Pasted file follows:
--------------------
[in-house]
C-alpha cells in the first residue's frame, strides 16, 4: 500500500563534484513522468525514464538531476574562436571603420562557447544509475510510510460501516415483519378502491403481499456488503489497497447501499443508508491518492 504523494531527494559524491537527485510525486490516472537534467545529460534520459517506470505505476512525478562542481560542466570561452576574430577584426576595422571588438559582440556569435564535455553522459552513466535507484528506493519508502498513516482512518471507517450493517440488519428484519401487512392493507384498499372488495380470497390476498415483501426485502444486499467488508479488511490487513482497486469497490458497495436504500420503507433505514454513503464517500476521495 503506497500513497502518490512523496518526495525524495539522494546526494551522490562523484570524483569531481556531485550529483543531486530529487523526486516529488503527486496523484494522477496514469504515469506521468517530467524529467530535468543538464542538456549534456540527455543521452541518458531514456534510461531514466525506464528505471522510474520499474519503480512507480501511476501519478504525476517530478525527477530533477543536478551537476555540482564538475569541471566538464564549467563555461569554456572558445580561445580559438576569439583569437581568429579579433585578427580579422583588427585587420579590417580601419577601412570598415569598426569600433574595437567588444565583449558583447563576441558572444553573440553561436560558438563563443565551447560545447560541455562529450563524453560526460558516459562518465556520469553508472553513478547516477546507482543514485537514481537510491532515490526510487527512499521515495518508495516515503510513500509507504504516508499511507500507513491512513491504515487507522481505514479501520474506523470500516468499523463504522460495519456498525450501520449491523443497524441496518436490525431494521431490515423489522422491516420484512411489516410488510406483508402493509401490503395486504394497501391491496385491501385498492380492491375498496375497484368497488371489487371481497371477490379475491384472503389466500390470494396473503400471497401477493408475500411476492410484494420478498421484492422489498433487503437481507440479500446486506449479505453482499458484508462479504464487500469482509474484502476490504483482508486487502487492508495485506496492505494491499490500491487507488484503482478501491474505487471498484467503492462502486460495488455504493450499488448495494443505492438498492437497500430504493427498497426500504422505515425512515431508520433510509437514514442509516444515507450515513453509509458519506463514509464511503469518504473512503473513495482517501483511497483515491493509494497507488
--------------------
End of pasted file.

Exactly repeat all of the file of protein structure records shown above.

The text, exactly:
[in-house]
C-alpha cells in the first residue's frame, strides 16, 4: 500500500563534484513522468525514464538531476574562436571603420562557447544509475510510510460501516415483519378502491403481499456488503489497497447501499443508508491518492 504523494531527494559524491537527485510525486490516472537534467545529460534520459517506470505505476512525478562542481560542466570561452576574430577584426576595422571588438559582440556569435564535455553522459552513466535507484528506493519508502498513516482512518471507517450493517440488519428484519401487512392493507384498499372488495380470497390476498415483501426485502444486499467488508479488511490487513482497486469497490458497495436504500420503507433505514454513503464517500476521495 503506497500513497502518490512523496518526495525524495539522494546526494551522490562523484570524483569531481556531485550529483543531486530529487523526486516529488503527486496523484494522477496514469504515469506521468517530467524529467530535468543538464542538456549534456540527455543521452541518458531514456534510461531514466525506464528505471522510474520499474519503480512507480501511476501519478504525476517530478525527477530533477543536478551537476555540482564538475569541471566538464564549467563555461569554456572558445580561445580559438576569439583569437581568429579579433585578427580579422583588427585587420579590417580601419577601412570598415569598426569600433574595437567588444565583449558583447563576441558572444553573440553561436560558438563563443565551447560545447560541455562529450563524453560526460558516459562518465556520469553508472553513478547516477546507482543514485537514481537510491532515490526510487527512499521515495518508495516515503510513500509507504504516508499511507500507513491512513491504515487507522481505514479501520474506523470500516468499523463504522460495519456498525450501520449491523443497524441496518436490525431494521431490515423489522422491516420484512411489516410488510406483508402493509401490503395486504394497501391491496385491501385498492380492491375498496375497484368497488371489487371481497371477490379475491384472503389466500390470494396473503400471497401477493408475500411476492410484494420478498421484492422489498433487503437481507440479500446486506449479505453482499458484508462479504464487500469482509474484502476490504483482508486487502487492508495485506496492505494491499490500491487507488484503482478501491474505487471498484467503492462502486460495488455504493450499488448495494443505492438498492437497500430504493427498497426500504422505515425512515431508520433510509437514514442509516444515507450515513453509509458519506463514509464511503469518504473512503473513495482517501483511497483515491493509494497507488